[Mb-civic] Questions the Islamic Society should answer - Jeff
Jacoby - Boston Globe Op-Ed
swiggard at comcast.net
Sun Jan 1 08:35:17 PST 2006
Questions the Islamic Society should answer
By Jeff Jacoby | January 1, 2006 | The Boston Globe
EVER SINCE 9/11, we learned last month, federal officials have been
monitoring radiation levels around a number of American mosques. It is
an understandable precaution, given Al Qaeda's interest in acquiring
nuclear weapons, and its history of mass murder.
Understandable -- but also troubling. In a nation as tolerant as this
one, nobody can be happy about the need to focus self-defensive
attention on mosques. Unfortunately, we are at war with violent Islamist
radicals, and they are not above using mosques to incubate terrorism. If
there is evidence of heightened radioactivity around a Muslim facility,
the government should be aware of it, and should find out -- lawfully,
of course -- whether it represents a threat.
The federal monitors have been checking for physical radiation, but
there are other ways in which mosques can be radioactive.
Last year, for example, Freedom House issued a report on the extent to
which Saudi publications in US mosques promote Wahhabism, the harsh,
supremacist version of Islam that is the established creed in Saudi
Arabia. Many of these publications, it turned out, were riddled with
religious bigotry. They advocated contempt for ''infidels," portrayed
America as alien territory, and urged Muslims to prepare for jihad.
Considering the use of such teachings in recruiting terrorists, one
might well view the presence of this literature in the library of an
American mosque as ''radioactive," and a legitimate cause for concern.
Which brings us to the roiling controversy over the mosque being built
by the Islamic Society of Boston -- a controversy made all the worse by
an abusive lawsuit the Islamic Society has filed against its critics.
When completed, the $24 million mosque will be the largest Muslim house
of prayer in the Northeastern United States. The Islamic Society has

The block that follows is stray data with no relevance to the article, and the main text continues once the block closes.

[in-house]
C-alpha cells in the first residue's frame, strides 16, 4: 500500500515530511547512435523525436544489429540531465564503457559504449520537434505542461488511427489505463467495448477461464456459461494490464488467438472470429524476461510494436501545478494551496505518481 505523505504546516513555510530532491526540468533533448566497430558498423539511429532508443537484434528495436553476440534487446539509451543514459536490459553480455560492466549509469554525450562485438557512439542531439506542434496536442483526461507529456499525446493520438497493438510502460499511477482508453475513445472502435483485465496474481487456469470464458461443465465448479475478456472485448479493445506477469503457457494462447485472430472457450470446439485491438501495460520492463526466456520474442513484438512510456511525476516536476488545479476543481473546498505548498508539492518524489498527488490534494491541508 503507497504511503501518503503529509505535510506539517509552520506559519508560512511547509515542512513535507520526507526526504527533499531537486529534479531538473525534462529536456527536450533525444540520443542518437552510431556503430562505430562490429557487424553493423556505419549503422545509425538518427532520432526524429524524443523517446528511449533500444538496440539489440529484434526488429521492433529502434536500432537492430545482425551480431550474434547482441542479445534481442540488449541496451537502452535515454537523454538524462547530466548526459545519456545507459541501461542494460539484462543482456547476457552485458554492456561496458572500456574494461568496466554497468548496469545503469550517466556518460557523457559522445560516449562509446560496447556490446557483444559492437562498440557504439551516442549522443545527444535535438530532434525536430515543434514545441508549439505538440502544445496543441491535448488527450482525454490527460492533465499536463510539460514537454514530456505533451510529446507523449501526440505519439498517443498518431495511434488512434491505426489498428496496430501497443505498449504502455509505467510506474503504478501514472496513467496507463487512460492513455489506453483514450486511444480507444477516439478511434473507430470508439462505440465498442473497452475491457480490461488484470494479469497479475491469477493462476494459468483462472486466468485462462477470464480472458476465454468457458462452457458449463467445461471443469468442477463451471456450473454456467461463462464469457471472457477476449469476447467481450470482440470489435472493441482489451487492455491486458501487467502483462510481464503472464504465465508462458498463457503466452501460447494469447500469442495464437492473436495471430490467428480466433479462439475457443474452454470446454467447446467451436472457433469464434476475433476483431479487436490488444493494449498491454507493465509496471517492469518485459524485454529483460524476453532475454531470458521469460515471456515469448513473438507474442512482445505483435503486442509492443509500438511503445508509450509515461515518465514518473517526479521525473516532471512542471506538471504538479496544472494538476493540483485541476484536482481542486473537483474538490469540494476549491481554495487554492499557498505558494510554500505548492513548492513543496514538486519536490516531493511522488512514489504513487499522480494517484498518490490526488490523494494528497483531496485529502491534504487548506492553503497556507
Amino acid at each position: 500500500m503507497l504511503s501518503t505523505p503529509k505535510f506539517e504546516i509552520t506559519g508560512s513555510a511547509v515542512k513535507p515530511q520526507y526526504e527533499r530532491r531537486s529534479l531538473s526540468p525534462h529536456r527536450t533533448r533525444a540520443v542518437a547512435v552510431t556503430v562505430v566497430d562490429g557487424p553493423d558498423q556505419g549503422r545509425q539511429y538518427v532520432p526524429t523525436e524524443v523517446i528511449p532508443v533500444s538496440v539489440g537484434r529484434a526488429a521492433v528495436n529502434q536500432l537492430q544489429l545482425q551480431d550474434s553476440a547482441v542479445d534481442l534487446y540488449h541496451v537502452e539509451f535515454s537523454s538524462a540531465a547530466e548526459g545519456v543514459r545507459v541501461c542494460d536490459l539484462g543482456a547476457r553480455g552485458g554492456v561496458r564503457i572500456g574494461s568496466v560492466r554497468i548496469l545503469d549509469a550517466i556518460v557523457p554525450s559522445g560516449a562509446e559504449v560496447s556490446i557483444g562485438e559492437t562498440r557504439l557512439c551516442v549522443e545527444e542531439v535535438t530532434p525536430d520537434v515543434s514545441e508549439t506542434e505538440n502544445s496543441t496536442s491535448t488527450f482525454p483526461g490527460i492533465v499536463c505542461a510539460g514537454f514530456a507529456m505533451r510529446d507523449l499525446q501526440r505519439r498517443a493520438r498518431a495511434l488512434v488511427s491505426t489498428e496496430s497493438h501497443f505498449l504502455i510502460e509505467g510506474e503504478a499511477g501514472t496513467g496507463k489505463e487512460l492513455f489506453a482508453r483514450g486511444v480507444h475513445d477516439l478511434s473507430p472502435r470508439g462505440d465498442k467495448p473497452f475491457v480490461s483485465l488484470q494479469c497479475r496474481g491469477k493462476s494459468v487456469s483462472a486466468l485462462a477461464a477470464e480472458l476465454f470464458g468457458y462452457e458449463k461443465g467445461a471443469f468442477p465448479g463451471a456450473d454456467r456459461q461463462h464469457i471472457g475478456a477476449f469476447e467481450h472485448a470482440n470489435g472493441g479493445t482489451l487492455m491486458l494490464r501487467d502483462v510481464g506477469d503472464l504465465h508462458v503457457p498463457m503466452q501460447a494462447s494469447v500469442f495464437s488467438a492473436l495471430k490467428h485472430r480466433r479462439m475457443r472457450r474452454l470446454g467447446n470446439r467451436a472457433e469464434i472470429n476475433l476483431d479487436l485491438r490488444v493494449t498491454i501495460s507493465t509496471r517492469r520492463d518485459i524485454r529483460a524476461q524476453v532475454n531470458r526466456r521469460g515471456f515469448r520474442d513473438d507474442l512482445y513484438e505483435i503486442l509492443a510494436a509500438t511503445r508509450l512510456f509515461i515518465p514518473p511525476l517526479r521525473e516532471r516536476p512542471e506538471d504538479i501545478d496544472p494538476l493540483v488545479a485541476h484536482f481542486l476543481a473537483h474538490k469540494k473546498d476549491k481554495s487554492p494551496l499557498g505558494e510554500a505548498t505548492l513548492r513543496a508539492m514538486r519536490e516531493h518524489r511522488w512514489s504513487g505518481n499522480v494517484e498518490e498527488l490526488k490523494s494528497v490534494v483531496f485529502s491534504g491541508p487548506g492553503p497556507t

pledged that it will also be a center for moderation, peace, and
dialogue among different religious communities. It was in part on the
strength of that pledge that the Islamic Society was allowed to buy the
land for the mosque from the city for a fraction of its fair market value.
But for more than two years, questions have been raised about just how
committed the Islamic Society really is to moderation and interfaith
understanding. Beginning with reports in the Boston Herald, news
outlets, citizen groups, political officials, and private citizens have
been pointing out disturbing signs of extremist ''radioactivity" around
the Islamic Society and its leadership. To mention only a few:
The society's original founder, Abdurahman Alamoudi, is now serving a
23-year prison term for his role in an assassination plot. The Treasury
Department identified him as a fund-raiser for Al Qaeda, and he has
publicly proclaimed his support for two notorious terrorist groups,
Hamas and Hezbollah.
Yusef al Qaradawi, who for several years was listed as a trustee in
Islamic Society of Boston tax filings and on the Islamic Society website
-- the Islamic Society now claims that was due to an ''administrative
oversight" -- is a radical Islamist cleric who has endorsed suicide
bombings and the killing of Americans in Iraq. In 2002, he was invited
to address an Islamic Society fund-raiser, but had to do so by video
from Qatar -- he has been barred since 1999 from entering the United States.
Another Islamic Society trustee, Walid Fitaihi, is the author of
writings that denounce Jews as ''murderers of the prophets" who
''brought the worst corruption to the earth" and should be punished for
their ''oppression, murder, and rape of the worshipers of Allah." After
Fitaihi's words were reported in the Boston press, the Islamic Society
was urged to unequivocally repudiate them. It took seven months before
it finally did so.
When Ahmed Mansour, an Egyptian-born Muslim scholar, examined the
Islamic Society's library in 2003, he found books and videotapes
promoting hostility toward the United States and insulting other
religions. Among the publications on hand were several of those listed
in the Freedom House report.
Individually, none of these points proves that there is anything amiss
with the Islamic Society. Taken together, they give rise to obvious
questions and concerns. Surely the Islamic Society, which emphasizes its
commitment to moderation, tolerance, and dialogue, should be at pains to
answer those questions and allay those concerns. Instead it accuses its
critics of defamation, and has sued many of them for -- of all things --
conspiring to deprive Boston-area Muslims of their religious freedom.
But the last thing Muslims in Boston or anywhere else need is a
leadership that treats legitimate public misgivings as an anti-Muslim
''conspiracy," or that launches specious lawsuits in order to intimidate
those looking into its record. The Islamic Society's overreaction does
rank-and-file Muslims no favors -- and gives all of us, Muslim and
non-Muslim alike, another reason to wonder about its motives.
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